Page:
I can't remember when I first heard about this new Sandbox feature but when I did, I got excited.  There are a number of times when we all get a suspicious attachment and we're not quite sure if we want to open it or delete it.  If we all had a safe place to take a look, we would.  On the surface, the Sandbox feature sounded like that's what we would be getting with the 1903 update. 

I'll be honest, after seeing it, it should be called the "litter box" feature and you can use your imagination for my reasoning.  

1903 was released and I wasn't really paying attention because my computer updates frequently, reboots frequently, and I just assumed it was already present.  It wasn't but if you need to download it manually, here's the link:

Read more: Windows 10 Sandbox First Impressions

I'm playing around the other day and I find what looks to be a server which is vulnerable to Local File Inclusion (LFI).  I used to work for a company a long time ago and when something would break, I would declare:  "Bad code".  LFI is bad coding or perhaps I should say that it's a short sighted developer who doesn't anticipate the harm that can be caused by calling a file directly with something like:  http://example.com/index.php?file=SOMEFILENAME

Seems harmless enough until someone comes along and decides to change the url to:  http://example.com/index.php?file=/etc/passwd 

Now all of the sudden -- it doesn't seem all that harmless.  So that pretty much gets you up to speed and I assume that if you were searching for WAF Bypass, you already know this and probably more.  So as I said, I'm playing around and I discover:

Read more: WAF Bypass

I'm visiting a Linux users group tomorrow and part of their focus is the Raspberry Pi.  I've been working on my Pi recon device which I've called:  "consPire" but it's only half ready because I keep coming up with more ideas for what I want it to do.  Rather than bring a half baked project, I thought about other uses for the Pi.  One thing that came to mind, that's fairly simple to build, is a proxy server.  There are a number of uses for a proxy but at the very least, it's another layer between your browser and the Internet... so why not??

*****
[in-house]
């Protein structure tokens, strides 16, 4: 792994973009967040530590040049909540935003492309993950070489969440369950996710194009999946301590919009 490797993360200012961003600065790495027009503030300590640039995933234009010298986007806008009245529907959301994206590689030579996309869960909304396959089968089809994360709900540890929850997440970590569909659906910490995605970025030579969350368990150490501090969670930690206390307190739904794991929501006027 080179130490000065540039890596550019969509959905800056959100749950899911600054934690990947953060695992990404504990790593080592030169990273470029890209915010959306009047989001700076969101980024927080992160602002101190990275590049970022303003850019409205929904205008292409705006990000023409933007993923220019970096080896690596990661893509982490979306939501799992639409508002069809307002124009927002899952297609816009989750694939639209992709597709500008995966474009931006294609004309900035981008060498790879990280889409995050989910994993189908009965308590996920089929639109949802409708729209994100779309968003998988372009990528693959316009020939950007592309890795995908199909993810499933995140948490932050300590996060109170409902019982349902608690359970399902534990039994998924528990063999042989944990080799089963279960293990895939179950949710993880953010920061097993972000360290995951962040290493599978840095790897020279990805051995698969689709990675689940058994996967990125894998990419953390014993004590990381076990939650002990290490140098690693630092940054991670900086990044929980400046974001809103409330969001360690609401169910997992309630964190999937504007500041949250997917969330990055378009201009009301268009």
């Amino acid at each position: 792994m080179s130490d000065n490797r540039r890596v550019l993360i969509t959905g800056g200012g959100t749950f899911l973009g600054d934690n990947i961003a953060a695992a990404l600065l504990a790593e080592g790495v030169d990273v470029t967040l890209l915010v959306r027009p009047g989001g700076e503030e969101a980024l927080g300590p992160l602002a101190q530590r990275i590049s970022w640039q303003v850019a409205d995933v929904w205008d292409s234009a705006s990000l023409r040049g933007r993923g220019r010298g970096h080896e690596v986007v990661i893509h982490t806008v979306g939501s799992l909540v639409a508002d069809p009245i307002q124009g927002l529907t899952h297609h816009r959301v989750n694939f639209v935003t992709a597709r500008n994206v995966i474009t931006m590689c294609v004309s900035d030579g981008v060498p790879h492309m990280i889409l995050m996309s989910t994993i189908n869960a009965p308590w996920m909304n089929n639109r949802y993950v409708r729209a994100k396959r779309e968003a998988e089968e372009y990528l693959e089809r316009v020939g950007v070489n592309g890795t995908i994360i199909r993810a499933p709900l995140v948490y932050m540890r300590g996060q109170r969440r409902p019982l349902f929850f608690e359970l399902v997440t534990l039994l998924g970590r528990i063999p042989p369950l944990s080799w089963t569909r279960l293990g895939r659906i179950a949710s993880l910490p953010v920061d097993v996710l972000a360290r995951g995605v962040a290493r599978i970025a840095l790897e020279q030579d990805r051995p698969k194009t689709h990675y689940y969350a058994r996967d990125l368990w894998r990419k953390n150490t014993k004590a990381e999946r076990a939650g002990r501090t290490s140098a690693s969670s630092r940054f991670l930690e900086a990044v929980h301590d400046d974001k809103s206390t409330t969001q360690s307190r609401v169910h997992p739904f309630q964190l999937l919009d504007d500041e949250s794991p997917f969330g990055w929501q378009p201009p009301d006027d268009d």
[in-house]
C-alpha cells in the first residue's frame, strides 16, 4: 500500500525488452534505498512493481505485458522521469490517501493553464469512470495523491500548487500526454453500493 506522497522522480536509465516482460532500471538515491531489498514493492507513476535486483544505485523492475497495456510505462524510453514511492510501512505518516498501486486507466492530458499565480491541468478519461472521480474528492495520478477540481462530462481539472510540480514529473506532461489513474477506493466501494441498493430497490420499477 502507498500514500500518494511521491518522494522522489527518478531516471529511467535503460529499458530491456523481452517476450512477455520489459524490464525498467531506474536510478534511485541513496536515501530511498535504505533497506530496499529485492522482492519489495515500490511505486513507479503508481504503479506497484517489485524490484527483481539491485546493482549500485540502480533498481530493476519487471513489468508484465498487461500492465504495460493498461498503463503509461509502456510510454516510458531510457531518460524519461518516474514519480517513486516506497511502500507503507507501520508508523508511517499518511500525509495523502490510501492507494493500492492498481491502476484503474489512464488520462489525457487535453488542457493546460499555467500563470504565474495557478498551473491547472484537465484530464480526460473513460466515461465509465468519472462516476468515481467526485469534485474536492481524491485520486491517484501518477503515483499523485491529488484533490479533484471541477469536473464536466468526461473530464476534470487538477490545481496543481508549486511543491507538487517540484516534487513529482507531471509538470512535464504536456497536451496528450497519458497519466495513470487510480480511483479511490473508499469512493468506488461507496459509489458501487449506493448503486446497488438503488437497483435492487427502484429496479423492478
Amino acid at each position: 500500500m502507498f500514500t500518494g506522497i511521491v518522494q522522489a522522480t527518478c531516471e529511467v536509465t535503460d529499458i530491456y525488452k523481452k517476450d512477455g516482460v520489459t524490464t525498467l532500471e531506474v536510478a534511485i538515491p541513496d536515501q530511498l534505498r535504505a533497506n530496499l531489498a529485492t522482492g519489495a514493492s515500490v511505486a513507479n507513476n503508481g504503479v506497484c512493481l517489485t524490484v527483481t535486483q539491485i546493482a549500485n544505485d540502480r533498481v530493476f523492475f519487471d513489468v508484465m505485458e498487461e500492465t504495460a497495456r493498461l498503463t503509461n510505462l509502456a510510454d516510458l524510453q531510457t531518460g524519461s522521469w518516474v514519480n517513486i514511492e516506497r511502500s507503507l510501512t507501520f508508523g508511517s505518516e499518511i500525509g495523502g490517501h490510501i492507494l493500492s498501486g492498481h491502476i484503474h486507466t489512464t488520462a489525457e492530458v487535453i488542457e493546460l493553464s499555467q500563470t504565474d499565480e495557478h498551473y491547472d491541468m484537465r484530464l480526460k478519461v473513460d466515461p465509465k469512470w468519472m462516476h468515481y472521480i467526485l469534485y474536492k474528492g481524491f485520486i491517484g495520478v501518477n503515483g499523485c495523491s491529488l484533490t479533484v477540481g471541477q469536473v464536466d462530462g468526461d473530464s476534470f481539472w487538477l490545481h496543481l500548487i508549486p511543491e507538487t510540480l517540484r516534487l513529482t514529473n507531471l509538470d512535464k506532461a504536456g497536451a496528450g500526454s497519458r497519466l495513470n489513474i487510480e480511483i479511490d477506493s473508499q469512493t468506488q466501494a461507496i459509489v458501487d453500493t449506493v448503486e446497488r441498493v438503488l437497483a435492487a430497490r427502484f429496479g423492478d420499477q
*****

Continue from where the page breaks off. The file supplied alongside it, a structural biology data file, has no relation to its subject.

Scrounging around my desk, I found an extra MicroSD card and with balenaEtcher, I burned a Raspbian image to the card.  I used the lite version of Raspbian which lacks the GUI but it's a Pi and the GUI is S L O W.  Once the OS was installed and running, using raspi-config, I added SSH.  With SSH installed, I logged into the Pi and  I did everything else remotely.

Read more: Pi Proxy

You’ve run your Nmap scan and you found the open web port. From the open web port, you’ve worked your way into the system and you have a low privilege shell. Now what?

The enumeration process starts all over again.

There are more than a few privilege escalation scripts as well as written documents that will aid in this process but only if you’re familiar with the operating system. If you’re hunting for that needle in the haystack but you don’t know what a needle looks like, how will you find it?  Recognizing that needle will come with time and I’m not trying to say you shouldn’t use those scripts.  Do use them but realize it could be overwhelming until you’re a bit more seasoned.

Read more: Pentesting 101: The Weakest Link

First off, let me say that this was a very cool box.  The description says "easy / intermediate" but I really think that depends on your set of skills.  I could see how someone could get stuck at a certain point and I think if that's the case, I can point you to something else I've written which should help clarify what you're dealing with and how to get past the obstacle.  I don't want to spoil too much at this point so let's just start off like we normally do.

We kick off with an Nmap scan:

Read more: Vulnhub MinU: 1 Walkthrough

The stock Kali Linux distribution contains a number of password and word lists.  The most notable password list, RockYou, is from a breach that occurred in 2009.  The biggest revelation to come from this breach was the frequency of the most basic passwords.  The top five most used passwords in RockYou are:

123456
12345
123456789
password
iloveyou

In total, there were 32 million passwords in the RockYou breach but in the Kali version of this list, there are only 14 million passwords.

Read more: Pentesting 101: Passwords and Wordlists